Dodging questions on the matter from reporters during a press conference in Sydney Wednesday, Netanyahu said he was interested in talking about substance and not labels. Proponents of the two-state solution should explain what kind of Palestinian state they are seeking, he said. “A state that calls for Israel’s destruction? A state whose territory will be used immediately for radical Islam?”

Israel withdrew in 2005 from the Gaza Strip, which then became a “terrorist state of Hamas,” Netanyahu said. “They fired thousands and thousands of missiles at us. So clearly when people say they are ‘for’ a Palestinian state, they are not ‘for’ that kind of state. What kind of state would they be talking about?”

The first condition the Palestinians had to fulfill was to recognize Israel as a Jewish state, he said, reiterating a longstanding position.

“Secondly, we know that in the realities of the Middle East, if Israel is not there to ensure security, then that state very quickly will become another bastion of radical Islam,” Netanyahu continued. “So this is what I’ve been talking about and I’ve been talking about it for eight years. I said we have to make sure that the Palestinians recognize the Jewish state and we have to ensure that Israel has the overriding security control of all the territories, all the territories.”

Palestinian schoolchildren playing soccer around the security barrier in the West Bank (illustrative photo: Flash 90)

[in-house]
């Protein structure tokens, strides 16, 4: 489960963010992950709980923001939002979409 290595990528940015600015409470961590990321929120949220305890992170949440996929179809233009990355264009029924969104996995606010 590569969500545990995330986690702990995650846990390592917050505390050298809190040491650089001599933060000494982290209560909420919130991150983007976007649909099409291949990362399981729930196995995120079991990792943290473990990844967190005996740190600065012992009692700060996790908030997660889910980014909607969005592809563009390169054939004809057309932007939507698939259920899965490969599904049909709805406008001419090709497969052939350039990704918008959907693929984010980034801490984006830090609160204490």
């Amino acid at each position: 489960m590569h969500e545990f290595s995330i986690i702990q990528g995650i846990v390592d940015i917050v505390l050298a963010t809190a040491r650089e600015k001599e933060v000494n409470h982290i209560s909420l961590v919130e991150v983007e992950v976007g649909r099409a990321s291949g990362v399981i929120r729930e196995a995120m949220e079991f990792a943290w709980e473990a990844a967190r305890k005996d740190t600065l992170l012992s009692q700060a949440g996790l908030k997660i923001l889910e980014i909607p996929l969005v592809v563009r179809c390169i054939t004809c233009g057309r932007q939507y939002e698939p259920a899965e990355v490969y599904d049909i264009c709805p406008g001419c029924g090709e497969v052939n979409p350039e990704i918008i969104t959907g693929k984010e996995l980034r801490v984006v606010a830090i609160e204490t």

Palestinian schoolchildren playing soccer around the security barrier in the West Bank (illustrative photo: Flash 90)

Asked how he envisioned a one-state solution, the prime minister stressed that he does not want to “incorporate” millions of Palestinians into Israel. “Nor do I want them as subjects of Israel. I want them to have all the freedoms to govern themselves, but none of the powers to threaten us. That is the essence of what we’re suggesting. Let them govern themselves but let them not have the military and physical power to threaten the State of Israel.”

In Thursday’s joint declaration, Australia reaffirmed “Israel’s right to exist, as the nation-state of the Jewish people, in peace within secure borders, and its steadfast opposition to attempts to undermine Israel’s legitimacy.”

Recognition of Israel’s status as the nation state of the Jewish people is a core demand Jerusalem has for any peace deal with the Palestinians, though few in the international community have expressed support for it. So far, only the US, Germany and Canada have recognized Israel as a Jewish state.

On Iran, an issue Netanyahu has long been outspoken about, Australia and Israel agreed that Tehran “must fully implement its obligations under UN Security Council resolutions, and expressed concern about Iran’s ballistic missile program.”

Both countries also expressed concern over Iran’s support for Hezbollah and the threat the Iran-allied Lebanese Shiite terror group “poses to regional security.”

During Netanyahu’s four-day visit to Sydney, the first by a sitting Israeli prime minister, Israel and Canberra signed three bilateral agreements and agreed to further enhance political and economic cooperation.